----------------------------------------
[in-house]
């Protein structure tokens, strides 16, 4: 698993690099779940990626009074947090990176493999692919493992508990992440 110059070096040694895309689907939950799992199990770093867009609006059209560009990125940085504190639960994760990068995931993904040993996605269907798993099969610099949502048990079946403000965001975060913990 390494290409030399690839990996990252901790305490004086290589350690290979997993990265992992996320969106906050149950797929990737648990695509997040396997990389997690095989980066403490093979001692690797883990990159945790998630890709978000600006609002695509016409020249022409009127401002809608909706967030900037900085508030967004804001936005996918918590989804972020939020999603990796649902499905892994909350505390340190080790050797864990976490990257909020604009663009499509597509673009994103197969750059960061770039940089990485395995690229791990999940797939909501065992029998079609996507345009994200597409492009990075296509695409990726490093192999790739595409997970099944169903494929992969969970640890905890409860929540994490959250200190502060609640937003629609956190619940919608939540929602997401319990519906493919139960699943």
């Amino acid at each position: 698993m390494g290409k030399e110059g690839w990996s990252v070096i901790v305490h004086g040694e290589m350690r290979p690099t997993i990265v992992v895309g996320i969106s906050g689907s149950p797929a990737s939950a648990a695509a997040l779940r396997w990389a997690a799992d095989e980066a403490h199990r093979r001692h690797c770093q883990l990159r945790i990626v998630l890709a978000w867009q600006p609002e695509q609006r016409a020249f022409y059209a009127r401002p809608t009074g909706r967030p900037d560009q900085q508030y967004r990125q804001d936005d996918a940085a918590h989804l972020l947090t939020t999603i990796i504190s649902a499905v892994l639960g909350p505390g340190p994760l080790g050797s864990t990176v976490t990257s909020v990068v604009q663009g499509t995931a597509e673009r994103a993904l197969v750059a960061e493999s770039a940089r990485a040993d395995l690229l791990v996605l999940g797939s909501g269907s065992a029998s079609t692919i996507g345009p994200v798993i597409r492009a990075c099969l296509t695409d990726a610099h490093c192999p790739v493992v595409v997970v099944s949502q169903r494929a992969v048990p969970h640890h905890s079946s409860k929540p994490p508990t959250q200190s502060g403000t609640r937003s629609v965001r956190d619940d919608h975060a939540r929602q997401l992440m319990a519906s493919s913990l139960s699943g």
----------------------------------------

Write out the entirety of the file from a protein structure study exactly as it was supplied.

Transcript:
[in-house]
């Protein structure tokens, strides 16, 4: 698993690099779940990626009074947090990176493999692919493992508990992440 110059070096040694895309689907939950799992199990770093867009609006059209560009990125940085504190639960994760990068995931993904040993996605269907798993099969610099949502048990079946403000965001975060913990 390494290409030399690839990996990252901790305490004086290589350690290979997993990265992992996320969106906050149950797929990737648990695509997040396997990389997690095989980066403490093979001692690797883990990159945790998630890709978000600006609002695509016409020249022409009127401002809608909706967030900037900085508030967004804001936005996918918590989804972020939020999603990796649902499905892994909350505390340190080790050797864990976490990257909020604009663009499509597509673009994103197969750059960061770039940089990485395995690229791990999940797939909501065992029998079609996507345009994200597409492009990075296509695409990726490093192999790739595409997970099944169903494929992969969970640890905890409860929540994490959250200190502060609640937003629609956190619940919608939540929602997401319990519906493919139960699943």
């Amino acid at each position: 698993m390494g290409k030399e110059g690839w990996s990252v070096i901790v305490h004086g040694e290589m350690r290979p690099t997993i990265v992992v895309g996320i969106s906050g689907s149950p797929a990737s939950a648990a695509a997040l779940r396997w990389a997690a799992d095989e980066a403490h199990r093979r001692h690797c770093q883990l990159r945790i990626v998630l890709a978000w867009q600006p609002e695509q609006r016409a020249f022409y059209a009127r401002p809608t009074g909706r967030p900037d560009q900085q508030y967004r990125q804001d936005d996918a940085a918590h989804l972020l947090t939020t999603i990796i504190s649902a499905v892994l639960g909350p505390g340190p994760l080790g050797s864990t990176v976490t990257s909020v990068v604009q663009g499509t995931a597509e673009r994103a993904l197969v750059a960061e493999s770039a940089r990485a040993d395995l690229l791990v996605l999940g797939s909501g269907s065992a029998s079609t692919i996507g345009p994200v798993i597409r492009a990075c099969l296509t695409d990726a610099h490093c192999p790739v493992v595409v997970v099944s949502q169903r494929a992969v048990p969970h640890h905890s079946s409860k929540p994490p508990t959250q200190s502060g403000t609640r937003s629609v965001r956190d619940d919608h975060a939540r929602q997401l992440m319990a519906s493919s913990l139960s699943g």